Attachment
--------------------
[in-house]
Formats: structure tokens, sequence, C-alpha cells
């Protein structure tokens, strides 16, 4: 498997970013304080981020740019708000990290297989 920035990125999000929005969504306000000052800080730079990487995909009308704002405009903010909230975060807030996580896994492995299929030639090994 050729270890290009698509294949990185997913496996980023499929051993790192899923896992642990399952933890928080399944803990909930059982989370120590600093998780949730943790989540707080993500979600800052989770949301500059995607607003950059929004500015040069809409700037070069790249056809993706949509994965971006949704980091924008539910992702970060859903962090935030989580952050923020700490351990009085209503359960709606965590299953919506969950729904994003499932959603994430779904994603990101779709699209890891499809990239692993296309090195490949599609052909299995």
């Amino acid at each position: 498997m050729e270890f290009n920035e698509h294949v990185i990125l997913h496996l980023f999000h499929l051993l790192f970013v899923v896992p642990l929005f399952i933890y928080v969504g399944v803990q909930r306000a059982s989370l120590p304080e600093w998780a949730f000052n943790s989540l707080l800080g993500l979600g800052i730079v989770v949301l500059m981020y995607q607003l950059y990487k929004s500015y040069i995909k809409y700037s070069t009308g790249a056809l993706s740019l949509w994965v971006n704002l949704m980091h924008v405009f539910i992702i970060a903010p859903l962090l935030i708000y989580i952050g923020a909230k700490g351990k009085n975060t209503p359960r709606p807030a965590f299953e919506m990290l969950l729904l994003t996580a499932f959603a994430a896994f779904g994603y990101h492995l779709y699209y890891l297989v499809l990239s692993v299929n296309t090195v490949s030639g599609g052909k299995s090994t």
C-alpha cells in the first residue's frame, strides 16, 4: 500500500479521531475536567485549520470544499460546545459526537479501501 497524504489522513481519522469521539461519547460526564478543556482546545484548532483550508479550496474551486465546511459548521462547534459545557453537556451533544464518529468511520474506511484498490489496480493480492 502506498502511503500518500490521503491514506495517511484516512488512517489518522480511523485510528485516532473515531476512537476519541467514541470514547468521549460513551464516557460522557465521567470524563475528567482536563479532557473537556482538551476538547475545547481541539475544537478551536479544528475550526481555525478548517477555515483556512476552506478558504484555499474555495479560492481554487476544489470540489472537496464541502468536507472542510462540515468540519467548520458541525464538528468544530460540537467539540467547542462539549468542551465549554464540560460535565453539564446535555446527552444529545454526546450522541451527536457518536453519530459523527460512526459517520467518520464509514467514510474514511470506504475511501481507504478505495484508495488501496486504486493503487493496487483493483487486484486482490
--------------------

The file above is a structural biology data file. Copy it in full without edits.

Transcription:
[in-house]
Formats: structure tokens, sequence, C-alpha cells
């Protein structure tokens, strides 16, 4: 498997970013304080981020740019708000990290297989 920035990125999000929005969504306000000052800080730079990487995909009308704002405009903010909230975060807030996580896994492995299929030639090994 050729270890290009698509294949990185997913496996980023499929051993790192899923896992642990399952933890928080399944803990909930059982989370120590600093998780949730943790989540707080993500979600800052989770949301500059995607607003950059929004500015040069809409700037070069790249056809993706949509994965971006949704980091924008539910992702970060859903962090935030989580952050923020700490351990009085209503359960709606965590299953919506969950729904994003499932959603994430779904994603990101779709699209890891499809990239692993296309090195490949599609052909299995």
């Amino acid at each position: 498997m050729e270890f290009n920035e698509h294949v990185i990125l997913h496996l980023f999000h499929l051993l790192f970013v899923v896992p642990l929005f399952i933890y928080v969504g399944v803990q909930r306000a059982s989370l120590p304080e600093w998780a949730f000052n943790s989540l707080l800080g993500l979600g800052i730079v989770v949301l500059m981020y995607q607003l950059y990487k929004s500015y040069i995909k809409y700037s070069t009308g790249a056809l993706s740019l949509w994965v971006n704002l949704m980091h924008v405009f539910i992702i970060a903010p859903l962090l935030i708000y989580i952050g923020a909230k700490g351990k009085n975060t209503p359960r709606p807030a965590f299953e919506m990290l969950l729904l994003t996580a499932f959603a994430a896994f779904g994603y990101h492995l779709y699209y890891l297989v499809l990239s692993v299929n296309t090195v490949s030639g599609g052909k299995s090994t």
C-alpha cells in the first residue's frame, strides 16, 4: 500500500479521531475536567485549520470544499460546545459526537479501501 497524504489522513481519522469521539461519547460526564478543556482546545484548532483550508479550496474551486465546511459548521462547534459545557453537556451533544464518529468511520474506511484498490489496480493480492 502506498502511503500518500490521503491514506495517511484516512488512517489518522480511523485510528485516532473515531476512537476519541467514541470514547468521549460513551464516557460522557465521567470524563475528567482536563479532557473537556482538551476538547475545547481541539475544537478551536479544528475550526481555525478548517477555515483556512476552506478558504484555499474555495479560492481554487476544489470540489472537496464541502468536507472542510462540515468540519467548520458541525464538528468544530460540537467539540467547542462539549468542551465549554464540560460535565453539564446535555446527552444529545454526546450522541451527536457518536453519530459523527460512526459517520467518520464509514467514510474514511470506504475511501481507504478505495484508495488501496486504486493503487493496487483493483487486484486482490